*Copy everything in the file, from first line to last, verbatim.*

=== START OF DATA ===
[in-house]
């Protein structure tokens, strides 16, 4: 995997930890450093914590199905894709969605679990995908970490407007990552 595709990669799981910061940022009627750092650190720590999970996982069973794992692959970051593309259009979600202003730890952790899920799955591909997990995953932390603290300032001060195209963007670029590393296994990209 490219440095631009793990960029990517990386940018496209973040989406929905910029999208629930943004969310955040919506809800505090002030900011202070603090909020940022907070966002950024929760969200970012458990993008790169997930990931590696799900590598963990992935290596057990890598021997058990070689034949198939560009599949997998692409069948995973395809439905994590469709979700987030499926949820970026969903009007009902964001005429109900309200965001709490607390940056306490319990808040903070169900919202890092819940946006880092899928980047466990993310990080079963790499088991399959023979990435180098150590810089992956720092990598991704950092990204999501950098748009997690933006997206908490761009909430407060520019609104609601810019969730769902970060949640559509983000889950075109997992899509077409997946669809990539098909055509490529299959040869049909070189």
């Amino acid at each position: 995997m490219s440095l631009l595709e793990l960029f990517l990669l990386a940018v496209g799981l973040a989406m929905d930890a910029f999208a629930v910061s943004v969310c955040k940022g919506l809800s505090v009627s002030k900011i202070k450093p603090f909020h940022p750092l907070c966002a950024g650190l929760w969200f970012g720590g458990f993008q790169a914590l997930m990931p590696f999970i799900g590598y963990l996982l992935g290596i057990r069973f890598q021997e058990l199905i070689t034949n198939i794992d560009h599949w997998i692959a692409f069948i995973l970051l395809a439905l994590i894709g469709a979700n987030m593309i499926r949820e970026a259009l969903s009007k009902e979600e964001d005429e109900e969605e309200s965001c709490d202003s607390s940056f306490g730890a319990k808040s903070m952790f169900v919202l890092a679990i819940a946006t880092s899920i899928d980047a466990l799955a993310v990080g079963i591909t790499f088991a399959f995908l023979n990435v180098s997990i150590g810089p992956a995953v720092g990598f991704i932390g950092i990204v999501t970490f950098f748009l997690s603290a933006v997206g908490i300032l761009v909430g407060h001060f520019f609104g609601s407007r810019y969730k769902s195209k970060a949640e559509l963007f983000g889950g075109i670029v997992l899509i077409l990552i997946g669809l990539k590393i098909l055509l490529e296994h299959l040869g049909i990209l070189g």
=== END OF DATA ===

[in-house]
């Protein structure tokens, strides 16, 4: 995997930890450093914590199905894709969605679990995908970490407007990552 595709990669799981910061940022009627750092650190720590999970996982069973794992692959970051593309259009979600202003730890952790899920799955591909997990995953932390603290300032001060195209963007670029590393296994990209 490219440095631009793990960029990517990386940018496209973040989406929905910029999208629930943004969310955040919506809800505090002030900011202070603090909020940022907070966002950024929760969200970012458990993008790169997930990931590696799900590598963990992935290596057990890598021997058990070689034949198939560009599949997998692409069948995973395809439905994590469709979700987030499926949820970026969903009007009902964001005429109900309200965001709490607390940056306490319990808040903070169900919202890092819940946006880092899928980047466990993310990080079963790499088991399959023979990435180098150590810089992956720092990598991704950092990204999501950098748009997690933006997206908490761009909430407060520019609104609601810019969730769902970060949640559509983000889950075109997992899509077409997946669809990539098909055509490529299959040869049909070189």
């Amino acid at each position: 995997m490219s440095l631009l595709e793990l960029f990517l990669l990386a940018v496209g799981l973040a989406m929905d930890a910029f999208a629930v910061s943004v969310c955040k940022g919506l809800s505090v009627s002030k900011i202070k450093p603090f909020h940022p750092l907070c966002a950024g650190l929760w969200f970012g720590g458990f993008q790169a914590l997930m990931p590696f999970i799900g590598y963990l996982l992935g290596i057990r069973f890598q021997e058990l199905i070689t034949n198939i794992d560009h599949w997998i692959a692409f069948i995973l970051l395809a439905l994590i894709g469709a979700n987030m593309i499926r949820e970026a259009l969903s009007k009902e979600e964001d005429e109900e969605e309200s965001c709490d202003s607390s940056f306490g730890a319990k808040s903070m952790f169900v919202l890092a679990i819940a946006t880092s899920i899928d980047a466990l799955a993310v990080g079963i591909t790499f088991a399959f995908l023979n990435v180098s997990i150590g810089p992956a995953v720092g990598f991704i932390g950092i990204v999501t970490f950098f748009l997690s603290a933006v997206g908490i300032l761009v909430g407060h001060f520019f609104g609601s407007r810019y969730k769902s195209k970060a949640e559509l963007f983000g889950g075109i670029v997992l899509i077409l990552i997946g669809l990539k590393i098909l055509l490529e296994h299959l040869g049909i990209l070189g």